Wednesday, September 29, 2021

William McIlvanney and Ian Rankin: The last Laidlaw (and the first)

 William McIlvanney's three novels featuring detective Jack Laidlaw.Laidlaw (1977), The Papers of Tony Veitch (1981), an Strange Loyalties (1991) are not only the foundation of Tartan Noir but distinctive and atmospheric additions to the crime novel as a genre. McIlvanney died in 2015, left an unfinished Laidlaw novel, a prequel to the earlier trilogy, and Ian Rankin (the other most prominent Scottish crime writer) has now finished the  book, released as The Dark Remains by Europa Editioons in their World Noir series.

This is not so much a "young Laidlaw" sort of thing: instead, Laidlaw has arrived in a new post but is aleady fully formed as a contrary cop with methods that constantly clash with his superiors. The gangsters who populate the original trilogy are also here, in an earlier stage of the conflict among them as they establish their territories in Glasgow. The narrativev voice is also consistent with the other  books: Rankin is definitely channeling McIlvanney''s voice, I couldn't tell where the one left off and the other started. The plotting is also very McIlvanney, twisting through the gangland disputes and police assumptions until a final revelation that the outsider Laidlaw is the only one able to reveal.

Because Laidlaw would rather be on the street than in the station, we get a vivid view of a Glasgow that once was, from the dark interior to the lush suburbs. Laidlaw takes buses rather than police cars, a lot of the time, and the panoramic view of the city is enthralling. The book 

 The Dark Remains is a marvel of quirky, witty prose (much like Laidlaw himself). Laidlaw leaves books by foreign philosophers on his desk in the station, but he keeps them handy not because he frequently refers to them: rather they are props to reinforce his persona as the odd man out, so that the other cops will leave him alone with his thoughts. His one friend (or almost friend) makes some attempt to understand him but Laidlaw keeps even him at a distance. For that matter, he also keeps his wife at a distance: when on a case, he prefers to stay in a low-rent hotel in the city rather than return to his home on the periphery, partly to stay close to the case and the streets, partly not to stay close to his wife. He loves his kids, but his dedication to eh job has severly strained his marriage (a prominent factor in the trilogy as well).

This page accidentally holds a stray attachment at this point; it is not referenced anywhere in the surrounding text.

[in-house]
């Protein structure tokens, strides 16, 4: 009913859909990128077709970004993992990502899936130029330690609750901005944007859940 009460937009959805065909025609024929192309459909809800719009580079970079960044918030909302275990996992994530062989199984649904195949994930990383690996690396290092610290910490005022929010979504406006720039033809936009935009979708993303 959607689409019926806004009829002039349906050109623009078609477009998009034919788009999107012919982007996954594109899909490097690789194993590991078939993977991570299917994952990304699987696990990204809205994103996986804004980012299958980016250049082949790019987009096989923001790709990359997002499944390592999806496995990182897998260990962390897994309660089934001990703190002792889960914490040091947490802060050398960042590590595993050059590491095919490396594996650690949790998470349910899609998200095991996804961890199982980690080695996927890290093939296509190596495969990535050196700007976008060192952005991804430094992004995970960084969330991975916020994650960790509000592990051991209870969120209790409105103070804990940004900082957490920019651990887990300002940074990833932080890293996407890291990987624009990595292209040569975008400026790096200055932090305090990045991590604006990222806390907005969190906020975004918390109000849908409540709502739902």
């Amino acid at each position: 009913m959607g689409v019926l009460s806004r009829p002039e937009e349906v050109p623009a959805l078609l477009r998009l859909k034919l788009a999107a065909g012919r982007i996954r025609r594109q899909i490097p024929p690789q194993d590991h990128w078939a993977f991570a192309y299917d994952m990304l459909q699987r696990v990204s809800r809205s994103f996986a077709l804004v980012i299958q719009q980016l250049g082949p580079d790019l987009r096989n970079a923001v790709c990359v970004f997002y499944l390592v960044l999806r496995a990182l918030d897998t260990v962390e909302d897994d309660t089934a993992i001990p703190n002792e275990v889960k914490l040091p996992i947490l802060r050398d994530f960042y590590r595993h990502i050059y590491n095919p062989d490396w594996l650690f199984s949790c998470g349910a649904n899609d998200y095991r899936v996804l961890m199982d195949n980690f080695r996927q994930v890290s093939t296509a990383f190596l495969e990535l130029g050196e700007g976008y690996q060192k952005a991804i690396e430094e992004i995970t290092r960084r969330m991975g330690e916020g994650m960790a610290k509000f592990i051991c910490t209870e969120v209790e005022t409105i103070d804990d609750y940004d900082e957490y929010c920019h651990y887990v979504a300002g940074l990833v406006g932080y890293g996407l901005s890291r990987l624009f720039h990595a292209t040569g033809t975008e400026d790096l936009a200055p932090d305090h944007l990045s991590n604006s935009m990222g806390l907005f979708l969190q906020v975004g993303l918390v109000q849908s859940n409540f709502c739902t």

The novel is funny, philosophical, gritty, dark, and very deep in its portrayal of human interactions and failings. There is considerable violence (mostly just off[-stage) and even more threats and implications of violence. The gangsters are fully human, but there is not a "heart of gold" among them: This is noir territory, nothing cozy about Laidlaw's Glasgow. If you haven't read McIlvanney, you could start with this wonderful "prequel" in collaboration with Rankin or with the triogy: one way or the other, I encourage you to experience McIlvanney's deep and involving exploration of Glasgow and of the literary possibilities of noir.

Thursday, August 26, 2021

More (late) summer reading: Laura Lippman etc.

 Laura Lippman has recently been releaseing some of her most ambitious and succesful novels: I'm thinking in particular of the new-noir Sunburn and the new Dream Girl. Dream Girl is a twisty combination of horror (a la Stephen King's Misery, explicitly evoked in the book), a literary thriller, an academic comedy, and a meditation on resentment, revenge, andn authorship. Highly recommended and both compelling and fun.

The Good Turn, by Dervla McTiernan, was the kind of hidden gem that sometimes turns up on the digital galley websites, offering previews to bloggers and critics. This is the third novel in a series that I hadn't heard of, but it seemed interesting enough to have a look. In fact, this is an excellent police procedural with numerous distinctive features preventing it from settling into the groove of the average cop story. The characters are well-drawn, the plot complex and forward-moving, and the story involving. The setting, the west of Ireland and a bit in Dublin, is drawn vividly, and offers insight unavailable to a tourist. I went out and bought the first two novels in the series--how much more recommendation do you need?